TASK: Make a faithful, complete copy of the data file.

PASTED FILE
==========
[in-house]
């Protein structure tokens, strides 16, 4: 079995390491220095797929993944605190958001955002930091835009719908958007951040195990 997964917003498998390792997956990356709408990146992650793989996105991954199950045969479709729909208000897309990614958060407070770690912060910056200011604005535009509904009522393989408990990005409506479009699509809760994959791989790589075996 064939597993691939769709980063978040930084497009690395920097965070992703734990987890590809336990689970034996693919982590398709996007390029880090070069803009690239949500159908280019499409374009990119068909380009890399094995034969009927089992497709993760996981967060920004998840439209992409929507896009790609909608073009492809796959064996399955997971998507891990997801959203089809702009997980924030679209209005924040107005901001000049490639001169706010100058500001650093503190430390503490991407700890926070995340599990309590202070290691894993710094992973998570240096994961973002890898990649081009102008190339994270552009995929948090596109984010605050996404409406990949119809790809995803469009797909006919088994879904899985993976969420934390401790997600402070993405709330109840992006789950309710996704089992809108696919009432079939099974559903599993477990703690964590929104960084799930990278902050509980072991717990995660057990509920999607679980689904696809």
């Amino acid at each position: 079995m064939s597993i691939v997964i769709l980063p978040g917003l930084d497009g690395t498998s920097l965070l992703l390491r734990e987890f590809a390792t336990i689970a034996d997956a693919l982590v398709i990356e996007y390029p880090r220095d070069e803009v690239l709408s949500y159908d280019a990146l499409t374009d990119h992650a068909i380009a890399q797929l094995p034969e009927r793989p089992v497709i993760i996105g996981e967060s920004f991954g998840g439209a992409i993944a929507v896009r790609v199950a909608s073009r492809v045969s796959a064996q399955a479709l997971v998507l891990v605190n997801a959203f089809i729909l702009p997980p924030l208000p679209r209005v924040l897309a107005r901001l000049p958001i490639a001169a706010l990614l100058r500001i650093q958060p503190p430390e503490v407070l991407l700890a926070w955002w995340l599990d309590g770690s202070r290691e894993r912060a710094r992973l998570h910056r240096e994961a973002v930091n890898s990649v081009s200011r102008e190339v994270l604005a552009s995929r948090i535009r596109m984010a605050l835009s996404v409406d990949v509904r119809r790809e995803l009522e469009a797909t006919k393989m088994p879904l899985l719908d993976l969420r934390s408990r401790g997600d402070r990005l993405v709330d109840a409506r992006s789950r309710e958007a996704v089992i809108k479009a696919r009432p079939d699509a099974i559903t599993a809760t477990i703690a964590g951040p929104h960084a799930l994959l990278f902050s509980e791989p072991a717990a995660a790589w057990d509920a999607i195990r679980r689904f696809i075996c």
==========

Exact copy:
[in-house]
């Protein structure tokens, strides 16, 4: 079995390491220095797929993944605190958001955002930091835009719908958007951040195990 997964917003498998390792997956990356709408990146992650793989996105991954199950045969479709729909208000897309990614958060407070770690912060910056200011604005535009509904009522393989408990990005409506479009699509809760994959791989790589075996 064939597993691939769709980063978040930084497009690395920097965070992703734990987890590809336990689970034996693919982590398709996007390029880090070069803009690239949500159908280019499409374009990119068909380009890399094995034969009927089992497709993760996981967060920004998840439209992409929507896009790609909608073009492809796959064996399955997971998507891990997801959203089809702009997980924030679209209005924040107005901001000049490639001169706010100058500001650093503190430390503490991407700890926070995340599990309590202070290691894993710094992973998570240096994961973002890898990649081009102008190339994270552009995929948090596109984010605050996404409406990949119809790809995803469009797909006919088994879904899985993976969420934390401790997600402070993405709330109840992006789950309710996704089992809108696919009432079939099974559903599993477990703690964590929104960084799930990278902050509980072991717990995660057990509920999607679980689904696809």
């Amino acid at each position: 079995m064939s597993i691939v997964i769709l980063p978040g917003l930084d497009g690395t498998s920097l965070l992703l390491r734990e987890f590809a390792t336990i689970a034996d997956a693919l982590v398709i990356e996007y390029p880090r220095d070069e803009v690239l709408s949500y159908d280019a990146l499409t374009d990119h992650a068909i380009a890399q797929l094995p034969e009927r793989p089992v497709i993760i996105g996981e967060s920004f991954g998840g439209a992409i993944a929507v896009r790609v199950a909608s073009r492809v045969s796959a064996q399955a479709l997971v998507l891990v605190n997801a959203f089809i729909l702009p997980p924030l208000p679209r209005v924040l897309a107005r901001l000049p958001i490639a001169a706010l990614l100058r500001i650093q958060p503190p430390e503490v407070l991407l700890a926070w955002w995340l599990d309590g770690s202070r290691e894993r912060a710094r992973l998570h910056r240096e994961a973002v930091n890898s990649v081009s200011r102008e190339v994270l604005a552009s995929r948090i535009r596109m984010a605050l835009s996404v409406d990949v509904r119809r790809e995803l009522e469009a797909t006919k393989m088994p879904l899985l719908d993976l969420r934390s408990r401790g997600d402070r990005l993405v709330d109840a409506r992006s789950r309710e958007a996704v089992i809108k479009a696919r009432p079939d699509a099974i559903t599993a809760t477990i703690a964590g951040p929104h960084a799930l994959l990278f902050s509980e791989p072991a717990a995660a790589w057990d509920a999607i195990r679980r689904f696809i075996c």